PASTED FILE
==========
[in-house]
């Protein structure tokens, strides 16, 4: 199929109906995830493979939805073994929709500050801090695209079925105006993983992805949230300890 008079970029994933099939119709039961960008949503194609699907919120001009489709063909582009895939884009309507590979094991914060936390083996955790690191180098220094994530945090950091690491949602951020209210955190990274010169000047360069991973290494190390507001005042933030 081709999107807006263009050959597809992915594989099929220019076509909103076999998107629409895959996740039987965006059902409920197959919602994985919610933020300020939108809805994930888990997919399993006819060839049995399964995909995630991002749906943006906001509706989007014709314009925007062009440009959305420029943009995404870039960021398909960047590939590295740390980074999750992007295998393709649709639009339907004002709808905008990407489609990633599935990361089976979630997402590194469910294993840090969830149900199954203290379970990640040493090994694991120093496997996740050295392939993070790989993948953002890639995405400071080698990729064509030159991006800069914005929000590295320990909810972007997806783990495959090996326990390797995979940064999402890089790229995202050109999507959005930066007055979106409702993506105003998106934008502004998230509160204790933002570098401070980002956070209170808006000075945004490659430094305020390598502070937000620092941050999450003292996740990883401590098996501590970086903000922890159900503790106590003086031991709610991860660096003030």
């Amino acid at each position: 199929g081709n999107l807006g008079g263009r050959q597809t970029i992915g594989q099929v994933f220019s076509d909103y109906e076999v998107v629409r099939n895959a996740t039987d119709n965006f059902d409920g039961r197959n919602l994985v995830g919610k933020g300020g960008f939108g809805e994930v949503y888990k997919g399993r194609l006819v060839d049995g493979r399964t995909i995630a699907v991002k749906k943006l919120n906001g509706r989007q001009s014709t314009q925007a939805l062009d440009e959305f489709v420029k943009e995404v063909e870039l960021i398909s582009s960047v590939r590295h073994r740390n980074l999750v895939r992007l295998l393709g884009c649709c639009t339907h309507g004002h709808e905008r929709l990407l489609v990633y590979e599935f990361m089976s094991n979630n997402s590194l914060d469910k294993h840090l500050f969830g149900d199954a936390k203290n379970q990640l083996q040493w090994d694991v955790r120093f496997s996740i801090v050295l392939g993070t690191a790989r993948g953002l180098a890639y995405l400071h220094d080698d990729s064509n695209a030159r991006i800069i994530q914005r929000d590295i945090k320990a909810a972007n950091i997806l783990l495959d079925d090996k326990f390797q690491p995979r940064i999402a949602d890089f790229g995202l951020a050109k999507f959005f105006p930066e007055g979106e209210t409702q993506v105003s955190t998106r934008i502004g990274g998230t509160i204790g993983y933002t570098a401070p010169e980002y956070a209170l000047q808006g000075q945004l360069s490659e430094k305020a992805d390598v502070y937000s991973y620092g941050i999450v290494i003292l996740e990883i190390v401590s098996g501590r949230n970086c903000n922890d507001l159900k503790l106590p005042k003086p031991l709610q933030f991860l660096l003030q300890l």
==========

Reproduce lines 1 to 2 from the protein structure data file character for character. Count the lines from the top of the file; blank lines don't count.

[in-house]
């Protein structure tokens, strides 16, 4: 199929109906995830493979939805073994929709500050801090695209079925105006993983992805949230300890 008079970029994933099939119709039961960008949503194609699907919120001009489709063909582009895939884009309507590979094991914060936390083996955790690191180098220094994530945090950091690491949602951020209210955190990274010169000047360069991973290494190390507001005042933030 081709999107807006263009050959597809992915594989099929220019076509909103076999998107629409895959996740039987965006059902409920197959919602994985919610933020300020939108809805994930888990997919399993006819060839049995399964995909995630991002749906943006906001509706989007014709314009925007062009440009959305420029943009995404870039960021398909960047590939590295740390980074999750992007295998393709649709639009339907004002709808905008990407489609990633599935990361089976979630997402590194469910294993840090969830149900199954203290379970990640040493090994694991120093496997996740050295392939993070790989993948953002890639995405400071080698990729064509030159991006800069914005929000590295320990909810972007997806783990495959090996326990390797995979940064999402890089790229995202050109999507959005930066007055979106409702993506105003998106934008502004998230509160204790933002570098401070980002956070209170808006000075945004490659430094305020390598502070937000620092941050999450003292996740990883401590098996501590970086903000922890159900503790106590003086031991709610991860660096003030």